One of the key aspects of innovation is that you can't be afraid of (safety monitored) trial and error. Every bold step forward requires a background of missteps and not-quite-perfect attempts.
In the era of big data and computer learning, this process is happening all around us all the time with many systems evolving and adapting with use in real-time.
It is within this context that the news that Highways England will be carrying out a 'comprehensive review' of variable speed limits on motorways, after admitting that lower limits were not always correctly set, is to be welcomed.
Highways England chief executive Jim O’Sullivan explained that 40, 50 or 60mph limits were being set as a preemptive measures when congestion was expected to mount on ‘smart motorways’ in England, using predictions about traffic levels.
He also admitted that there was ‘dissatisfaction’ among some motorists when the expected build-up failed to materialise, forcing them to drive slowly along free-flowing roads
As Highways understands it, part of this issue is likely to be because the system is working well to prevent the predicted congestion and part of it is because the system is, understandably, not quite perfect yet and speed restrictions are being triggered for the wrong reasons or maintained for too long.
Highways England has done the right thing in being open about this and the review is not just as good news for drivers, but good news for professionals and the systems they seek to refine.
Highways received a briefing on the background to this, which demonstrates some of the complexity that goes behind this issues.
Highways England traffic officers have control over a manual system on smart motorways, which have variable speed limits and the potential to open the hard shoulder for all lane running. These officers are directly responsible for core tasks like opening up a hard shoulder.
However there are also elements to the variable speed limits system that operate under an automatic algorithm system for regulating speed. Apparently anomalies on the network, such as a particularly slow moving car, can lead to the automatic system being triggered and unnecessary speed restrictions being put in place for unnecessary amounts of time.
Traffic officers are being trained in how to spot and override this, while the review could help evolve the background system and its algorithm.
Highways England did a piece of research and trial analysis looking at traffic flow on the strategic road network in the North East from February to March this year compared with February to March last year.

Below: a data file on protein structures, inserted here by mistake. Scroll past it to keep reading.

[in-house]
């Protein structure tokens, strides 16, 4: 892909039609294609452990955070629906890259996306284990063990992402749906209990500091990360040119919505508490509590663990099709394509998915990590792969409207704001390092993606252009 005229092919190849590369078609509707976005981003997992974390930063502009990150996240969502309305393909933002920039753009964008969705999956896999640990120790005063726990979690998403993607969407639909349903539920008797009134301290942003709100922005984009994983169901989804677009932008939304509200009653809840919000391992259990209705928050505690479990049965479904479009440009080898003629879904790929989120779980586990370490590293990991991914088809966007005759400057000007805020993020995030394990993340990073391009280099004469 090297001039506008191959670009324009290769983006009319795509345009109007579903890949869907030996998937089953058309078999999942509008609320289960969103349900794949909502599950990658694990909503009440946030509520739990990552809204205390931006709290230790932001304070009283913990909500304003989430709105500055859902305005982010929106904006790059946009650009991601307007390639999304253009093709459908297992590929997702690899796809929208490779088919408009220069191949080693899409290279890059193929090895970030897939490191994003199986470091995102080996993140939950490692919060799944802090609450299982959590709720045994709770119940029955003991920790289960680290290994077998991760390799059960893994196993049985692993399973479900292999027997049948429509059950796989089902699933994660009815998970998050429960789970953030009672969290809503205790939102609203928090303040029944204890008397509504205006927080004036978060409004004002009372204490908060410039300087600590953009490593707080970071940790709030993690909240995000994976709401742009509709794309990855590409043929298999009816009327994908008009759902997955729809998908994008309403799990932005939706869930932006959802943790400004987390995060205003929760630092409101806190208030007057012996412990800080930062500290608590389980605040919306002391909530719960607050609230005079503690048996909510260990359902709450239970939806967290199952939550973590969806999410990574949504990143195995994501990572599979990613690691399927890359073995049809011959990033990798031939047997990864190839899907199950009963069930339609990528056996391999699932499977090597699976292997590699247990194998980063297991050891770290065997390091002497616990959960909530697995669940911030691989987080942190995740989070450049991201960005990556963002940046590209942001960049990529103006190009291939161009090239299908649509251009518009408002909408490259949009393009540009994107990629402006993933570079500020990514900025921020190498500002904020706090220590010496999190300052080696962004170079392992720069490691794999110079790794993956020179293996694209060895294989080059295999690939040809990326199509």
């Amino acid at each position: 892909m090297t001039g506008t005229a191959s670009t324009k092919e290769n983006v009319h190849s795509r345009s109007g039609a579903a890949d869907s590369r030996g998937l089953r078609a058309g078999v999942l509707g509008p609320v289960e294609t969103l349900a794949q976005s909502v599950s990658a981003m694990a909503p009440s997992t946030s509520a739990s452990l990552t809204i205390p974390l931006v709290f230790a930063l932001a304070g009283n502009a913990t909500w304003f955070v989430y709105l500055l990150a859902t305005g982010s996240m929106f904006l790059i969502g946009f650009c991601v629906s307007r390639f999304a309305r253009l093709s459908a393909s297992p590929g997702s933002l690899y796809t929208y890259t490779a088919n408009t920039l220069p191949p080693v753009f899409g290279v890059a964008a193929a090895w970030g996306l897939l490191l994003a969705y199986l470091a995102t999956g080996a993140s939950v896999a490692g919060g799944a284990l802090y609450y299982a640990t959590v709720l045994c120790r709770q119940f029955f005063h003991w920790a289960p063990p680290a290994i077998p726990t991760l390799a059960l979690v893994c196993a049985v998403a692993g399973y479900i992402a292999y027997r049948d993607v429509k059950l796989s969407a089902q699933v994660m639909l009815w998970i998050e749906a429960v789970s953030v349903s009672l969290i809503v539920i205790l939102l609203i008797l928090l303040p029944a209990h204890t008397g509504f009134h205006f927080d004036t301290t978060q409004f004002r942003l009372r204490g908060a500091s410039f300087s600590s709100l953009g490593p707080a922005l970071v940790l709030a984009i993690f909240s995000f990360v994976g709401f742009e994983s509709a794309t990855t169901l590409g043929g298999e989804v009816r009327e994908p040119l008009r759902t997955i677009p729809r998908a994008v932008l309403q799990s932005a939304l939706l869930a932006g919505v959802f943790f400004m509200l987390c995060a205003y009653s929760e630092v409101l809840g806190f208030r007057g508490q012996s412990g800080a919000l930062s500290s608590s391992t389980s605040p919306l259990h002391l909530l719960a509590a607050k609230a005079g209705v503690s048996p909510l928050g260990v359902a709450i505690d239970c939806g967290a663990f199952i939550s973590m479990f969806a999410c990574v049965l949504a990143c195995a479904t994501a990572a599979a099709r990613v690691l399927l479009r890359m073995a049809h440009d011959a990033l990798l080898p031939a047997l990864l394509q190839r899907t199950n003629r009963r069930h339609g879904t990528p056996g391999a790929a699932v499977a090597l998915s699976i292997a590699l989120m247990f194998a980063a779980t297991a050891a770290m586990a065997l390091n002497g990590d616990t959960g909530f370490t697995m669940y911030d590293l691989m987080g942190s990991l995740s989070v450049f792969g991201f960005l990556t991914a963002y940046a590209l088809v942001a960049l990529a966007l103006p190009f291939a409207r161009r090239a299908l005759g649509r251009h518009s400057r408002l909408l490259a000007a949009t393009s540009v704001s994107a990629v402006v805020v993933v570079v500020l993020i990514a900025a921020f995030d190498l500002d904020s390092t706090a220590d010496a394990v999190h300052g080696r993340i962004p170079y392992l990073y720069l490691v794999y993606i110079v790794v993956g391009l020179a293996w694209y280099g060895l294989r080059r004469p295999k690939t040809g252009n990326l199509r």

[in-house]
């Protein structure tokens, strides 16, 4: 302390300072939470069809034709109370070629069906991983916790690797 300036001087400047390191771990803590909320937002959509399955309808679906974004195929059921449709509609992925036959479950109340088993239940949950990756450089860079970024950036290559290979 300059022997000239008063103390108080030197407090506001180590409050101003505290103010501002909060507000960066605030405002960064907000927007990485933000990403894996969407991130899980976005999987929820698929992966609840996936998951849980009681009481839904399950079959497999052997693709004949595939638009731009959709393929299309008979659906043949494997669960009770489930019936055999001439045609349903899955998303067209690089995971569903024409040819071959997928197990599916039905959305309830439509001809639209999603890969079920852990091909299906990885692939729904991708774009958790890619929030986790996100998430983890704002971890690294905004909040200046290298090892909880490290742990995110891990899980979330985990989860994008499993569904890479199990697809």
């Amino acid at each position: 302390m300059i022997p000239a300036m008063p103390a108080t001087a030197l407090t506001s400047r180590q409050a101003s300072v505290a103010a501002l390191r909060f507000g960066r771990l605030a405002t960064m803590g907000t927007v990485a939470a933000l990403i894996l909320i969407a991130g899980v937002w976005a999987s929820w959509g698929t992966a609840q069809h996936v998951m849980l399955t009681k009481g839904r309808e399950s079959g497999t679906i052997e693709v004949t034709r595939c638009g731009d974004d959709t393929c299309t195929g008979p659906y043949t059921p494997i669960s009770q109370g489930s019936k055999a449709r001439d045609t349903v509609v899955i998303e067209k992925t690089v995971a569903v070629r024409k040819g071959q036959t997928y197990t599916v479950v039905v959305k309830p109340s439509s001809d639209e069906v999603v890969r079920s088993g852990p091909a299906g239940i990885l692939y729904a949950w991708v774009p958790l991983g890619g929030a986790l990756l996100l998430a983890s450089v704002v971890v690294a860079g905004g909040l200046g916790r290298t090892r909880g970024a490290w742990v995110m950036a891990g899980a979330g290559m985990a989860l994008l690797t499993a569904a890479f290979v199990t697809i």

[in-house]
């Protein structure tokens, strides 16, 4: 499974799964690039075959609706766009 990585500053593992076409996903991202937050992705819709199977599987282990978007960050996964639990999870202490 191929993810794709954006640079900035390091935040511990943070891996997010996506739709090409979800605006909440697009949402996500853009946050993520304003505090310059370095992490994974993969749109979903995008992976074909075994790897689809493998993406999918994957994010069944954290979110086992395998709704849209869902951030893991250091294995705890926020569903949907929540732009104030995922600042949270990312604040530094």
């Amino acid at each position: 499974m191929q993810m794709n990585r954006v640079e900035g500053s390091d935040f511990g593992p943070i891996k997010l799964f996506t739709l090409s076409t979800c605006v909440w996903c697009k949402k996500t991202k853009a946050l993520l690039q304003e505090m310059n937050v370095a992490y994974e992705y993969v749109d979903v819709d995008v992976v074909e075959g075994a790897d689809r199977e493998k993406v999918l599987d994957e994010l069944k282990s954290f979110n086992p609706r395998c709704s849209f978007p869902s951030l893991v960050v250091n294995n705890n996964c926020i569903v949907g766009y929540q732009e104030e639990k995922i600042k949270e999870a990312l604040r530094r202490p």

The research highlighted some of the issues with the algorithm system that need further development, hence the comprehensive review.
The review could take 12 months over this financial year and would take into account next February and March's data and hopefully provide enough information to tweak and finesse the automatic algorithm system for regulating speed.
However Highways England stressed this will be an ongoing process, as the government-owned company seeks to take away driver frustration as and when it arises.
Highways England executive director of operations Nick Harris said: 'Variable speed limits help keep drivers moving by smoothing the flow of traffic and improve safety for all road users. We have trialled an improvement to the signal settings to reduce the length of time these are set to help restore the national speed limit quicker to further improve journeys.'
One issue that needs to be considered alongside this is speed enforcement.
Data obtained under by the Times under Freedom of Information showed that 72,348 people were fined on motorways with variable speed limits last year. This was almost double the number a year earlier and a tenfold rise in five years. Of those, two thirds of fines were imposed on motorists driving at 69mph or below, even though the national speed limit is 70mph.
This suggests that the majority of people are being fined for speeding when variable speed limits have been put in place. One potential solution to this is the introduction of average speed cameras along certain routes.
Average speed cameras do not currently operate on smart motorway sections, i.e. where the speed varies.
The system has worked well on the A9 in Scotland, and despite the usual initial concerns over over-zealous enforcement, the use of average speed cameras has been celebrated by Scottish ministers as a major step forward in road safety.
It might make a nice irony if they also saw people fined less on English motorways.